That rumor first surfaced at the beginning of March 2020, following Young Machine’s report on the matter in its April 2020 issue. The Japanese publication seems to have the right connections since its predictions have been pretty accurate until now (think about its early reports about the upgraded Africa Twin and the Kawasaki ZX-25R in 2019).

Interestingly, our colleagues at Motorcycle News have now boarded the Rebel 1100 boat as well, reporting on the model with conviction rather than supposition. The team seems adamant that the 1,082cc twin unveiled in the 2020 Africa Twin in September 2019, will undoubtedly underline a new, bigger Rebel charged with the mission of stepping on Indian and Harley’s toes.

According to MCN, the new model will not only feature the new twin but also high-end components which will allow it to compete with the other premium cruisers currently on the market. It even goes as far as to suggest that the model will be unveiled at EICMA this upcoming November.

Considering we have yet to hear from Honda about this particular story, for now, the Rebel 1100 remains nothing more than a rumor, albeit a very loud and noisy one.

Manga Series Tells the Story of Soichiro Honda, Watch It Free

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by Daniel Patrascu from https://www.autoevolution.com

For more than a century, manga comics have been enchanting fans all over the world. The unique style of this type of Japanese drawings has been used to tell all sorts of stories, from far-fetched science fiction to historical dramas. And manga has even been used to tell the tale of Honda’s founder, Soichiro Honda.

The Japanese engineer’s life, from his exploits during World War II to the establishment of the company and the efforts made to take it international, is being told in six episodes lasting between 10 and 20 minutes.

The series was initially launched in 2015 and released well into 2019 as the Honda Soichiro Hon Den manga. Given there aren’t many things to do these days given the global circumstances, Honda decided it’s time to revisit the artwork and pitch it to the global audiences in need of some boredom cure.

The creation is not your usual manga, as it blends the iconic Japanese-style cartoon drawings with actual audio files and historic photographs to create something unique, and is available in both English and Japanese.

What we know today as Honda started life as the Honda Technical Research Institute in 1946, after its founder spent several years taunting the auto industry by making parts for Toyota. The entity as we perceive it today came to be in 1948.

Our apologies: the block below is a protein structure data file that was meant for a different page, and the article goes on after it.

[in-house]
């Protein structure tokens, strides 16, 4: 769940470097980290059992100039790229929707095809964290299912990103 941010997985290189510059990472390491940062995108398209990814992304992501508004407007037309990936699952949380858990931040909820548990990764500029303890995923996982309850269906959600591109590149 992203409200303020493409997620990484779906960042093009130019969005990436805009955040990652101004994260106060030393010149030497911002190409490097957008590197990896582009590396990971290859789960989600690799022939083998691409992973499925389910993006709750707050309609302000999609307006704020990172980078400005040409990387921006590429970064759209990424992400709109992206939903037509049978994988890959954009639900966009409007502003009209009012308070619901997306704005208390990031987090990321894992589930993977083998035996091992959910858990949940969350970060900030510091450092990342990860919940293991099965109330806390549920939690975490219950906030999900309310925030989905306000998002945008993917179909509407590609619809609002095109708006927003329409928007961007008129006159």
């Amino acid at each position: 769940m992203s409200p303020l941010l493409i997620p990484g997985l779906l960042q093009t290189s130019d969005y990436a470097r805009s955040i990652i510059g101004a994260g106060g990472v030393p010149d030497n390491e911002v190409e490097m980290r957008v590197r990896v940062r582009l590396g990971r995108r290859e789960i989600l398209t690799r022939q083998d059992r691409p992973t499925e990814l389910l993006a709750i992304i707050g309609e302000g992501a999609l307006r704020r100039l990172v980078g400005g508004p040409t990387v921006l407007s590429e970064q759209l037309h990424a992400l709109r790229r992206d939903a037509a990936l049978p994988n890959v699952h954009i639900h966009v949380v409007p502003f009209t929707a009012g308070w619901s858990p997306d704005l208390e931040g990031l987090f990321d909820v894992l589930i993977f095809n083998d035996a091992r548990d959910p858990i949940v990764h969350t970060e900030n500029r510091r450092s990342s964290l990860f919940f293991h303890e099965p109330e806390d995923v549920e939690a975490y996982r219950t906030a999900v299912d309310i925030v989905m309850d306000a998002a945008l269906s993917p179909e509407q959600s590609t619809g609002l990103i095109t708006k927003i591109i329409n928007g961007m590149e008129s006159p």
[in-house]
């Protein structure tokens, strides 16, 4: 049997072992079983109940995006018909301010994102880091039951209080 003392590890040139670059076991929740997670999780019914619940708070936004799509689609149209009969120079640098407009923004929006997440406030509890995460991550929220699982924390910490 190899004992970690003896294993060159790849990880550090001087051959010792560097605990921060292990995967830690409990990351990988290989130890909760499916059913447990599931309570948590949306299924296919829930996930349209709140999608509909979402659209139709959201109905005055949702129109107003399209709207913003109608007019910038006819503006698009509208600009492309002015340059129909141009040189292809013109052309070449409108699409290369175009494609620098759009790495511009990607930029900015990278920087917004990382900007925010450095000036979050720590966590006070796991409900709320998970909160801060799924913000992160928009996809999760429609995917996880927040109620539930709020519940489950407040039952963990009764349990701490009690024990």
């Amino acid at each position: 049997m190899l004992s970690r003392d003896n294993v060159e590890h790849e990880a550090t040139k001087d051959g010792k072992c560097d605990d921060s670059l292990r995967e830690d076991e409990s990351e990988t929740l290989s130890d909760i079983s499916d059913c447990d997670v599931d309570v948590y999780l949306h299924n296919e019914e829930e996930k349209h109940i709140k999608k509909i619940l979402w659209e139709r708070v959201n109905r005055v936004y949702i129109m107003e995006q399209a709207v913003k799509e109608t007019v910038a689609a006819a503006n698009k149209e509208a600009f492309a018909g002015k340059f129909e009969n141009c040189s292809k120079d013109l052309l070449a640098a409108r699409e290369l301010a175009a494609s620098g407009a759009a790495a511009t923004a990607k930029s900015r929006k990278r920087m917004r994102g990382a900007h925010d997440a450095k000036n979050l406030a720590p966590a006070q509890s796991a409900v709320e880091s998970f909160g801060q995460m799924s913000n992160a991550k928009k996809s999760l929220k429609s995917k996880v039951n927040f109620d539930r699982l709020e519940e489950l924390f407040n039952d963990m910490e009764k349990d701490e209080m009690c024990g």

Honda’s first product was a motorized bicycle powered by the company’s first ever mass-made engine. That first motorcycle, known as the Type A, would then grow into the Type D, the product that gave birth to the Dream line of two-wheelers.

Slowly, Honda grew into being perceived in some circles as the maker of some of the best motorcycles in the world, and has been leading the industry in terms of volume since the last years of the 1950s’ decade.

Honda also entered the auto industry, but it did so rather late in its life. The first four-wheeler made by the Japanese was the T360 kei car, in 1963, the same year when another model, the S500, was also introduced.

You can watch the entire manga series on Honda’s life and exploits below this text.

 

Honda Partners With GM To Develop Its Next Two Electric Vehicles

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by Brett T. Evans from https://www.motor1.com

Honda will tune the scalable General Motors EV platform and Ultium batteries to suit its needs.

General Motors will help Honda develop its next two electric vehicles, due in North Amercian dealers by the 2024 model year. The Honda EVs will make use of GM’s proprietary Ultium battery technology and modular electric vehicle platform, although the Japanese automaker will engineer the architecture to suit consumer expectations and design priorities.

GM Ultium batteries, which were announced early last month, use proprietary low-cobalt chemistry, and the cells are stackable, either vertically or horizontally, to optimize energy storage for a variety of different vehicle types. Ultium power will make its way into the company’s scalable electric vehicle platform, which will underpin vehicles as diverse as the Cruise Origin self-driving car, Cadillac Lyriq luxury SUV, and future electric GM work trucks. The platform will allow for front-, rear-, and all-wheel drive, further improving flexibility.

Honda, however, will provide engineering input on the platform before it makes its way into the automaker’s vehicles. Furthermore, interior and exterior design work on the EVs will be all-Honda, ensuring they have a look and feel consistent with the brand’s other products. Both new electric vehicles will be built at GM’s North American manufacturing facilities.

The announcement makes good sense for both auto companies. The joint agreement allows GM to defray battery and platform development costs across even more vehicle lines, and assembling Honda vehicles in GM plants will streamline production. Honda, meanwhile, will be able to speed up the introduction of its own long-distance EVs, and both companies benefit from an expanded economy of scale.

It’s also not the first time the two auto giants have teamed up on advanced technology. Honda and GM have collaborated on fuel-cell development before, and both companies contributed significantly to the Cruise Origin’s autonomous driving technology. Going back even further, a Honda-built V6 made its way into the GM-engineered Saturn Vue starting in 2004.